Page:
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Grand Rapids Symphony Unearths Hidden Gems of 20th Century Scores

The Grand Rapids Symphony at Carnegie Hall. Photo by Terry Johnston
A strong season of orchestral music in New York continued impressively at Carnegie Hall on the evening of Friday, April 20th, with the appearance of the fine musicians of the Grand Rapids Symphony under the admirable direction of Marcelo Lehninger.
The program began brilliantly with a stirring account of the invariably thrilling and immensely popular Bolero of Maurice Ravel. The extraordinary Brazilian soloist Nelson Freire then took the stage for an engaging performance of a work he has recently championed, the sparkling and eclectic, single-movement piano concerto Momoprecoce of Heitor Villa-Lobos—an example of the unfamiliar repertory that made this event especially memorable.
The second half of the evening was at least equally remarkable, with another rewarding presentation of an underrated piano concerto played by Freire, Nights in the Gardens of Spain by Manuel de Falla, which opens with the evocative and impressionistic “En el Generalife”, followed by the more dramatic, ensuing movements, “Danza lejana” and “En los jardines de la Sierra de Córdoba”. After an enthusiastic ovation, the soloist delighted the audience with an encore: the charming “Golliwog’s Cakewalk” from the Children’s Corner Suite of Claude Debussy.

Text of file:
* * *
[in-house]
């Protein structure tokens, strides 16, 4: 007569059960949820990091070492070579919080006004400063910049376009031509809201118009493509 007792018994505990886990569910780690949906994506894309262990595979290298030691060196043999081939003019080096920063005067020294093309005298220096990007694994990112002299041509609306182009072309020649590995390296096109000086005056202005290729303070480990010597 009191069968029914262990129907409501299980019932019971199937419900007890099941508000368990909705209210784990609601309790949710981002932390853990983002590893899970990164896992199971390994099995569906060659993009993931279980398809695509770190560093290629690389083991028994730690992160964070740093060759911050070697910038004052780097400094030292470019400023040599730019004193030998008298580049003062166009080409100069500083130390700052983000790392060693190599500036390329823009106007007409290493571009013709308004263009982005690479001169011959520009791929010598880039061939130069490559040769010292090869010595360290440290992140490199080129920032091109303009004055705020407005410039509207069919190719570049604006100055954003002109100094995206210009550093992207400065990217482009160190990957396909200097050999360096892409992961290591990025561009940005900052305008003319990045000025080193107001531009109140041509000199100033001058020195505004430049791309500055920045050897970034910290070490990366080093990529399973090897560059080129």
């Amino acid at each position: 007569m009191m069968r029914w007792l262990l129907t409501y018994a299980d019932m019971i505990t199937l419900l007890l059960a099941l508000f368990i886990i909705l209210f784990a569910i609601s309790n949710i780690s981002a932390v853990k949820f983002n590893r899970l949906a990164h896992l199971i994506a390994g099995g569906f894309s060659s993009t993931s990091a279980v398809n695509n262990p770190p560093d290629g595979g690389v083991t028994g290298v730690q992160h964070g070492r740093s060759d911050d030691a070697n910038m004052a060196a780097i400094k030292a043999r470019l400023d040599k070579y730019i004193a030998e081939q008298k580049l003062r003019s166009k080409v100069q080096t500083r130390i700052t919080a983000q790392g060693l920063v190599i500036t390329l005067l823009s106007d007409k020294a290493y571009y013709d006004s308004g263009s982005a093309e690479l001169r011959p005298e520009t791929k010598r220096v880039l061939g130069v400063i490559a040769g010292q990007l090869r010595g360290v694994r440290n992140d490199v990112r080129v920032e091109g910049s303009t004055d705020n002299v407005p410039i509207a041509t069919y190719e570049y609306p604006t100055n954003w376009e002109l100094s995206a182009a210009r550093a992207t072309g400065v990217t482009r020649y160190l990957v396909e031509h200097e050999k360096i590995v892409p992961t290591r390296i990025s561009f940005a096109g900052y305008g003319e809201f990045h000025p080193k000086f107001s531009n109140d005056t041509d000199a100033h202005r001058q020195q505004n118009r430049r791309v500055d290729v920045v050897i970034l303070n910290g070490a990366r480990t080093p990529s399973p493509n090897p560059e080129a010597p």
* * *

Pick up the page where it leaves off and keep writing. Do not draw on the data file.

The concert concluded stunningly with another rare opus: the powerful, exotic and enthralling Chôros No. 10, “Rasga o Coração”, of Villa-Lobos, which featured the superb Grand Rapids Symphony Chorus led by Pearl Shangkuan. Ardent applause was reciprocated by another encore, this time including the entire ensemble: the inexpressibly beautiful and seldom heard choral version of Gabriel Fauré’s Pavane, set to a text by Robert de Montesquiou, a figure that inspired such artists as Marcel Proust, J. K. Huysmans, and James Whistler. I hope these musicians return to New York before long, bringing more splendid discoveries.

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